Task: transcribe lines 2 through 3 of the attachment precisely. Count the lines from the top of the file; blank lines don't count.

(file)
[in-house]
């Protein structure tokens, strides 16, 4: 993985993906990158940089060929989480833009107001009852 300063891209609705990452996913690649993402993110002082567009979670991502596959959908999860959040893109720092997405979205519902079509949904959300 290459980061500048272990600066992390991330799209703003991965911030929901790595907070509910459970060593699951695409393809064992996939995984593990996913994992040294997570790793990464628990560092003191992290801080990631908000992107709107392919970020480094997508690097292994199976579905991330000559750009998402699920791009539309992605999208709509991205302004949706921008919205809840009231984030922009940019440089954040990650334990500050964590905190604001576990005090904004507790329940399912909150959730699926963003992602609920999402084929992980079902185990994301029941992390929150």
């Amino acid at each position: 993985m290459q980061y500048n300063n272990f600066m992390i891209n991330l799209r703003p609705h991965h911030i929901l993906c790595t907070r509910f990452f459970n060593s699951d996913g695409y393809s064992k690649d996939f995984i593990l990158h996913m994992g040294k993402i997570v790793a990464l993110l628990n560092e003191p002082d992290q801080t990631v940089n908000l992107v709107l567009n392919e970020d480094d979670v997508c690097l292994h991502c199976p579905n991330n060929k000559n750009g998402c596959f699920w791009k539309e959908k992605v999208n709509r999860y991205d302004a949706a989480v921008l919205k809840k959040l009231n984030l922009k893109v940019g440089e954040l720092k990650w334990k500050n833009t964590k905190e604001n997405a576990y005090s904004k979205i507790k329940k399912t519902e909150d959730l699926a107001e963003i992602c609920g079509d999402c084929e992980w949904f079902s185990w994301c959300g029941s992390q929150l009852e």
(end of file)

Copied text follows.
């Protein structure tokens, strides 16, 4: 993985993906990158940089060929989480833009107001009852 300063891209609705990452996913690649993402993110002082567009979670991502596959959908999860959040893109720092997405979205519902079509949904959300 290459980061500048272990600066992390991330799209703003991965911030929901790595907070509910459970060593699951695409393809064992996939995984593990996913994992040294997570790793990464628990560092003191992290801080990631908000992107709107392919970020480094997508690097292994199976579905991330000559750009998402699920791009539309992605999208709509991205302004949706921008919205809840009231984030922009940019440089954040990650334990500050964590905190604001576990005090904004507790329940399912909150959730699926963003992602609920999402084929992980079902185990994301029941992390929150």
């Amino acid at each position: 993985m290459q980061y500048n300063n272990f600066m992390i891209n991330l799209r703003p609705h991965h911030i929901l993906c790595t907070r509910f990452f459970n060593s699951d996913g695409y393809s064992k690649d996939f995984i593990l990158h996913m994992g040294k993402i997570v790793a990464l993110l628990n560092e003191p002082d992290q801080t990631v940089n908000l992107v709107l567009n392919e970020d480094d979670v997508c690097l292994h991502c199976p579905n991330n060929k000559n750009g998402c596959f699920w791009k539309e959908k992605v999208n709509r999860y991205d302004a949706a989480v921008l919205k809840k959040l009231n984030l922009k893109v940019g440089e954040l720092k990650w334990k500050n833009t964590k905190e604001n997405a576990y005090s904004k979205i507790k329940k399912t519902e909150d959730l699926a107001e963003i992602c609920g079509d999402c084929e992980w949904f079902s185990w994301c959300g029941s992390q929150l009852e």